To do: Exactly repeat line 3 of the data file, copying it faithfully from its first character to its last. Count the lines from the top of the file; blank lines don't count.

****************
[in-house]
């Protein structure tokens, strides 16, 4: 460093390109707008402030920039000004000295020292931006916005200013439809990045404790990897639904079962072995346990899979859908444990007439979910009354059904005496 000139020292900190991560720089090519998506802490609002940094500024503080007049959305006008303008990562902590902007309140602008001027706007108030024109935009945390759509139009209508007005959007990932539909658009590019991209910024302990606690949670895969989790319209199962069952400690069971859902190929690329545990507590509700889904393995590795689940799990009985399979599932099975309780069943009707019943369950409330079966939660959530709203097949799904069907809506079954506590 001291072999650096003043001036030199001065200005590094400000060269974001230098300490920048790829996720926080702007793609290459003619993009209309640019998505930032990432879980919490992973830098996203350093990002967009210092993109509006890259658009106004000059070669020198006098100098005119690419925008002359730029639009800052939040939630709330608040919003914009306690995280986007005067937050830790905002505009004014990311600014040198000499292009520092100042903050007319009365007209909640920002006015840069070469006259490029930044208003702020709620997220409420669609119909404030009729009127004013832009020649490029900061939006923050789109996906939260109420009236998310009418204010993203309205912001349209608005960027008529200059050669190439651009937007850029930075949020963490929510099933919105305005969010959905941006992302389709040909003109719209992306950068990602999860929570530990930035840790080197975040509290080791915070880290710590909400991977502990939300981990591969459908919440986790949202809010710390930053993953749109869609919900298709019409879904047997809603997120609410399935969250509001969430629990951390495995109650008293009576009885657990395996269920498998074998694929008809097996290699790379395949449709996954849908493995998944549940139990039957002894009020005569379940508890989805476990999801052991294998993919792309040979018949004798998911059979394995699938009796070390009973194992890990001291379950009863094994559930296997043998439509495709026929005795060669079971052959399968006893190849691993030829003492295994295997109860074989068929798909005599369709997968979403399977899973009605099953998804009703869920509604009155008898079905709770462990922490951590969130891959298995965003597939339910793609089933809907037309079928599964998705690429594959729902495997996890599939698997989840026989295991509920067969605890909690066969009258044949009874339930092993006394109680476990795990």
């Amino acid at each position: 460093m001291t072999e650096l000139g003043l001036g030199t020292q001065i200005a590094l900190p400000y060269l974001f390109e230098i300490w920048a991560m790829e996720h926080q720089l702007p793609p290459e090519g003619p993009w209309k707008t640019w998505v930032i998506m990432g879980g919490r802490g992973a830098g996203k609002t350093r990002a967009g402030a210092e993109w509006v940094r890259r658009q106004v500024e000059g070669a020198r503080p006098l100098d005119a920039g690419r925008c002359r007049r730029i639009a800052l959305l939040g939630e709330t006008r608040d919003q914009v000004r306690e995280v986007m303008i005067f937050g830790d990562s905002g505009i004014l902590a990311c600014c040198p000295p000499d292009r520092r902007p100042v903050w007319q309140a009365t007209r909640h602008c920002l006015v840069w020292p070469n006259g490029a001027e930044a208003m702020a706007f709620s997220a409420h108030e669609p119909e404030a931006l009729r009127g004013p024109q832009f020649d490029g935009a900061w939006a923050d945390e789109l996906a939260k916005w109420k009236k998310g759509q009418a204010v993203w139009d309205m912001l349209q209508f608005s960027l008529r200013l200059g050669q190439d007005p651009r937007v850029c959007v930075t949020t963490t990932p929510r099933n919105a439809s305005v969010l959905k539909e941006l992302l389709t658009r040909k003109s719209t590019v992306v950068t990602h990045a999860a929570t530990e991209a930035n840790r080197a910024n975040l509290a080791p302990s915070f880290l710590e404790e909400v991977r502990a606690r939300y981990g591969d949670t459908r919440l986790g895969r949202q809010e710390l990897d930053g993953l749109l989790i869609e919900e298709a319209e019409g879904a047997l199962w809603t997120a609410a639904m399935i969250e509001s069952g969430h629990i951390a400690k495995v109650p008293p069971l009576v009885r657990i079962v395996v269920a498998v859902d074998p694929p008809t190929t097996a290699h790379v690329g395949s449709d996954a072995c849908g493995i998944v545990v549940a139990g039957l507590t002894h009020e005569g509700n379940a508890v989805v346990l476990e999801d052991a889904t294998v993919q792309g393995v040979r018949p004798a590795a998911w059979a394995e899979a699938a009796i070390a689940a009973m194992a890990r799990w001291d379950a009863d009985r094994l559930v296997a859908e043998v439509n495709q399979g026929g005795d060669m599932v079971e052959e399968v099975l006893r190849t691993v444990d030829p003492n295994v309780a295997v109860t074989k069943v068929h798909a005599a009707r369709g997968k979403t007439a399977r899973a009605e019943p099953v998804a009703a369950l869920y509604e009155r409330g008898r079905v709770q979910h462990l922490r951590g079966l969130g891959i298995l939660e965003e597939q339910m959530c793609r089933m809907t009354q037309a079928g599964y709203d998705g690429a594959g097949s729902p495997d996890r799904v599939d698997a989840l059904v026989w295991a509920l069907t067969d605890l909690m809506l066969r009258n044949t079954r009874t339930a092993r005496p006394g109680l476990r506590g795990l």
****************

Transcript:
């Amino acid at each position: 460093m001291t072999e650096l000139g003043l001036g030199t020292q001065i200005a590094l900190p400000y060269l974001f390109e230098i300490w920048a991560m790829e996720h926080q720089l702007p793609p290459e090519g003619p993009w209309k707008t640019w998505v930032i998506m990432g879980g919490r802490g992973a830098g996203k609002t350093r990002a967009g402030a210092e993109w509006v940094r890259r658009q106004v500024e000059g070669a020198r503080p006098l100098d005119a920039g690419r925008c002359r007049r730029i639009a800052l959305l939040g939630e709330t006008r608040d919003q914009v000004r306690e995280v986007m303008i005067f937050g830790d990562s905002g505009i004014l902590a990311c600014c040198p000295p000499d292009r520092r902007p100042v903050w007319q309140a009365t007209r909640h602008c920002l006015v840069w020292p070469n006259g490029a001027e930044a208003m702020a706007f709620s997220a409420h108030e669609p119909e404030a931006l009729r009127g004013p024109q832009f020649d490029g935009a900061w939006a923050d945390e789109l996906a939260k916005w109420k009236k998310g759509q009418a204010v993203w139009d309205m912001l349209q209508f608005s960027l008529r200013l200059g050669q190439d007005p651009r937007v850029c959007v930075t949020t963490t990932p929510r099933n919105a439809s305005v969010l959905k539909e941006l992302l389709t658009r040909k003109s719209t590019v992306v950068t990602h990045a999860a929570t530990e991209a930035n840790r080197a910024n975040l509290a080791p302990s915070f880290l710590e404790e909400v991977r502990a606690r939300y981990g591969d949670t459908r919440l986790g895969r949202q809010e710390l990897d930053g993953l749109l989790i869609e919900e298709a319209e019409g879904a047997l199962w809603t997120a609410a639904m399935i969250e509001s069952g969430h629990i951390a400690k495995v109650p008293p069971l009576v009885r657990i079962v395996v269920a498998v859902d074998p694929p008809t190929t097996a290699h790379v690329g395949s449709d996954a072995c849908g493995i998944v545990v549940a139990g039957l507590t002894h009020e005569g509700n379940a508890v989805v346990l476990e999801d052991a889904t294998v993919q792309g393995v040979r018949p004798a590795a998911w059979a394995e899979a699938a009796i070390a689940a009973m194992a890990r799990w001291d379950a009863d009985r094994l559930v296997a859908e043998v439509n495709q399979g026929g005795d060669m599932v079971e052959e399968v099975l006893r190849t691993v444990d030829p003492n295994v309780a295997v109860t074989k069943v068929h798909a005599a009707r369709g997968k979403t007439a399977r899973a009605e019943p099953v998804a009703a369950l869920y509604e009155r409330g008898r079905v709770q979910h462990l922490r951590g079966l969130g891959i298995l939660e965003e597939q339910m959530c793609r089933m809907t009354q037309a079928g599964y709203d998705g690429a594959g097949s729902p495997d996890r799904v599939d698997a989840l059904v026989w295991a509920l069907t067969d605890l909690m809506l066969r009258n044949t079954r009874t339930a092993r005496p006394g109680l476990r506590g795990l």